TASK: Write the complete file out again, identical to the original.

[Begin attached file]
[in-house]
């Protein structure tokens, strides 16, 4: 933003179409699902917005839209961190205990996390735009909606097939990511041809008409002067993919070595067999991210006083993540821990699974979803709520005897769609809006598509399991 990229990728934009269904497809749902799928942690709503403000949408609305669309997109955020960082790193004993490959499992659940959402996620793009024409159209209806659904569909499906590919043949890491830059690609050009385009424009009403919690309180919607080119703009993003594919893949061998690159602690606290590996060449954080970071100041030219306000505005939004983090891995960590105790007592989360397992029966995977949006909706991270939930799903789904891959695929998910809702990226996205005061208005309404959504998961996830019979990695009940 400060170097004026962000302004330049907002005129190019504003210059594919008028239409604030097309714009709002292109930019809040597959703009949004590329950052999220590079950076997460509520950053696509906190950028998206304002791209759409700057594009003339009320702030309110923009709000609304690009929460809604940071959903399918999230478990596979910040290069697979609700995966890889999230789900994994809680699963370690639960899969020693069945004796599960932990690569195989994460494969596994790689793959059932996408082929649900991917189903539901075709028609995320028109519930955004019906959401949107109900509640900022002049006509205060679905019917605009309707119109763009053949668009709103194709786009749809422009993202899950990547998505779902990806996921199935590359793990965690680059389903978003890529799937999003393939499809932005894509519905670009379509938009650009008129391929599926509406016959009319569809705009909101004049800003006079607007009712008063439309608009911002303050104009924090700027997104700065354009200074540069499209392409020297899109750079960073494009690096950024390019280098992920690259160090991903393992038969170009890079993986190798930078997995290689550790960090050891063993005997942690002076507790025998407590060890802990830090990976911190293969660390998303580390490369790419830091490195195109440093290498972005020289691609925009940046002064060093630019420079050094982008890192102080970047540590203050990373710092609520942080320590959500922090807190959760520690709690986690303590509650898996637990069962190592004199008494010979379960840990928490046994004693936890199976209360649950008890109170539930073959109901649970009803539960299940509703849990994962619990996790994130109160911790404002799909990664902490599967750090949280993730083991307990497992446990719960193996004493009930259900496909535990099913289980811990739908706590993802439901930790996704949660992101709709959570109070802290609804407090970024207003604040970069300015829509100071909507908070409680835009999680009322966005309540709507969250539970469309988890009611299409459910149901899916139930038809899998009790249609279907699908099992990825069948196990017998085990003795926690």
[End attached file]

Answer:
[in-house]
């Protein structure tokens, strides 16, 4: 933003179409699902917005839209961190205990996390735009909606097939990511041809008409002067993919070595067999991210006083993540821990699974979803709520005897769609809006598509399991 990229990728934009269904497809749902799928942690709503403000949408609305669309997109955020960082790193004993490959499992659940959402996620793009024409159209209806659904569909499906590919043949890491830059690609050009385009424009009403919690309180919607080119703009993003594919893949061998690159602690606290590996060449954080970071100041030219306000505005939004983090891995960590105790007592989360397992029966995977949006909706991270939930799903789904891959695929998910809702990226996205005061208005309404959504998961996830019979990695009940 400060170097004026962000302004330049907002005129190019504003210059594919008028239409604030097309714009709002292109930019809040597959703009949004590329950052999220590079950076997460509520950053696509906190950028998206304002791209759409700057594009003339009320702030309110923009709000609304690009929460809604940071959903399918999230478990596979910040290069697979609700995966890889999230789900994994809680699963370690639960899969020693069945004796599960932990690569195989994460494969596994790689793959059932996408082929649900991917189903539901075709028609995320028109519930955004019906959401949107109900509640900022002049006509205060679905019917605009309707119109763009053949668009709103194709786009749809422009993202899950990547998505779902990806996921199935590359793990965690680059389903978003890529799937999003393939499809932005894509519905670009379509938009650009008129391929599926509406016959009319569809705009909101004049800003006079607007009712008063439309608009911002303050104009924090700027997104700065354009200074540069499209392409020297899109750079960073494009690096950024390019280098992920690259160090991903393992038969170009890079993986190798930078997995290689550790960090050891063993005997942690002076507790025998407590060890802990830090990976911190293969660390998303580390490369790419830091490195195109440093290498972005020289691609925009940046002064060093630019420079050094982008890192102080970047540590203050990373710092609520942080320590959500922090807190959760520690709690986690303590509650898996637990069962190592004199008494010979379960840990928490046994004693936890199976209360649950008890109170539930073959109901649970009803539960299940509703849990994962619990996790994130109160911790404002799909990664902490599967750090949280993730083991307990497992446990719960193996004493009930259900496909535990099913289980811990739908706590993802439901930790996704949660992101709709959570109070802290609804407090970024207003604040970069300015829509100071909507908070409680835009999680009322966005309540709507969250539970469309988890009611299409459910149901899916139930038809899998009790249609279907699908099992990825069948196990017998085990003795926690």